So how do I do this? It is actually really easy and way less time-consuming than what I used to force myself to do.
The first people to assess my students’ writing are my students themselves. I have explained this in previous posts, but here is how it works again. Each student pulls out their best draft of all the pieces of writing they completed during that unit. Together, we build a list of writing strategies that we have learned throughout the unit. I put these together in a chart and leave space for additional writing strategies that the students have learned on their own through their mentor text analysis or from the lessons taught to them by their peers. For each of these strategies, the students assign a color. They then go into their best drafts and look for evidence that they have used each strategy. They underline or highlight that writing in the color assigned to the strategy being used. This can be done on GoogleDocs or on a physical copy of the writing. The students choose what works best for them. Here are some pictures of what that looks like:
I have the students turn their color-coded copy and a clean copy for me to assess.
And that is where I step in. As I sit and work through each of the students’ pieces of writing, I feel no need to fix. I don’t even feel a need for the feedback that I provide to give them specific things to work on. I have done that already. This feedback is purely celebration. Let me mine these pieces of writing for evidence of what you have learned to do as a writer. Let us celebrate that together.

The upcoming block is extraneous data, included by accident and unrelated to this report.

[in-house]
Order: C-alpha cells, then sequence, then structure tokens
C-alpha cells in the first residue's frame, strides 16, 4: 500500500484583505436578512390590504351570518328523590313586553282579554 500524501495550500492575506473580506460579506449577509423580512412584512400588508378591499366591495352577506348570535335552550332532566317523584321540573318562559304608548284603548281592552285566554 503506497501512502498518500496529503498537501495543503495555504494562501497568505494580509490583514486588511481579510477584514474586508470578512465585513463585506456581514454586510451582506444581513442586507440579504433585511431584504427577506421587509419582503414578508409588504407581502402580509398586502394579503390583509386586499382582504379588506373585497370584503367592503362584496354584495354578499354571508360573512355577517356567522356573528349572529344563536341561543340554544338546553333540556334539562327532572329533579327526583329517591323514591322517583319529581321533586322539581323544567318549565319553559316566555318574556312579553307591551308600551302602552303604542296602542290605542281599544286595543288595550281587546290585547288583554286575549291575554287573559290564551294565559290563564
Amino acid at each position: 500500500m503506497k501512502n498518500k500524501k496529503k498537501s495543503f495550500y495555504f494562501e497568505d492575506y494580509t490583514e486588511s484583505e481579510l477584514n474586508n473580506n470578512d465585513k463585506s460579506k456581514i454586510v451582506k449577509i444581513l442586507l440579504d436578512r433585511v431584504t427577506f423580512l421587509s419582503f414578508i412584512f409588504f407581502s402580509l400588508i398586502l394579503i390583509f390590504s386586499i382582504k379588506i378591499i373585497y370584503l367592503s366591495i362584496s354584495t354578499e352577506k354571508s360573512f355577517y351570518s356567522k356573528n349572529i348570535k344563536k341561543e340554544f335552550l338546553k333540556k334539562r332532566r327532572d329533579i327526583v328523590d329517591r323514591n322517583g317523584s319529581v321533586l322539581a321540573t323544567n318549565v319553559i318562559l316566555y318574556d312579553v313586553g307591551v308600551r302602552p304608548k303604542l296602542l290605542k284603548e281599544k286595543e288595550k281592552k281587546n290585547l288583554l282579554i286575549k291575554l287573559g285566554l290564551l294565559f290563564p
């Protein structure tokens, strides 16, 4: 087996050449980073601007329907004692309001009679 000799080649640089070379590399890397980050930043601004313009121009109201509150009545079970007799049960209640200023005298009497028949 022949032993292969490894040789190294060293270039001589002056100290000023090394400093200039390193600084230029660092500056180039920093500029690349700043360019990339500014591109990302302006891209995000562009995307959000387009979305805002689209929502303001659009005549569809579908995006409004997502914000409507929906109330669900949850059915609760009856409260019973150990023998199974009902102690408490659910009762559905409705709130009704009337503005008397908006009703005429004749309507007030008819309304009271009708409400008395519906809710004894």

And that is exactly what I do.
With my students’ fiction writing, I spent two days reading through their writing and underlining evidence of the writing strategies they had learned to use. I underline to point those out and then write down the strategy being used in the margins. And this work. It is so much more meaningful. And what I hand back to the students is a celebration. The markings on their papers are the evidence of how hard they have worked, what they have learned to do, and NOT evidence of everywhere that they did not quite do enough. Here is what that looks like:
I have already changed the form a bit. Since most students ended up only turning in one long piece of writing, instead of multiple shorter pieces, like they did with their memoir writing, I took off the column to write which piece of writing I found the strategy used in. If you are interested, HERE is the newer version of the form I used.
And the information I am left with. It tells me so much. It tells me how effective my teaching was. Which strategies did my students understand well enough to use on their own? Which strategies that I taught were actually helpful to my students as writers? Which students are able to transfer our mini-lessons and conferences into their own writing? Which students do I need to support in a different way as we move forward as writers? All of this becomes the focus on my assessment.
And the kids. Every single one of them saw evidence of what they had learned to do as a writer. Every single one of them saw evidence that, as their teacher, what I wanted to focus on was what they had done well. What they had learned to do. How they had grown as writers. And that. That is a true celebration.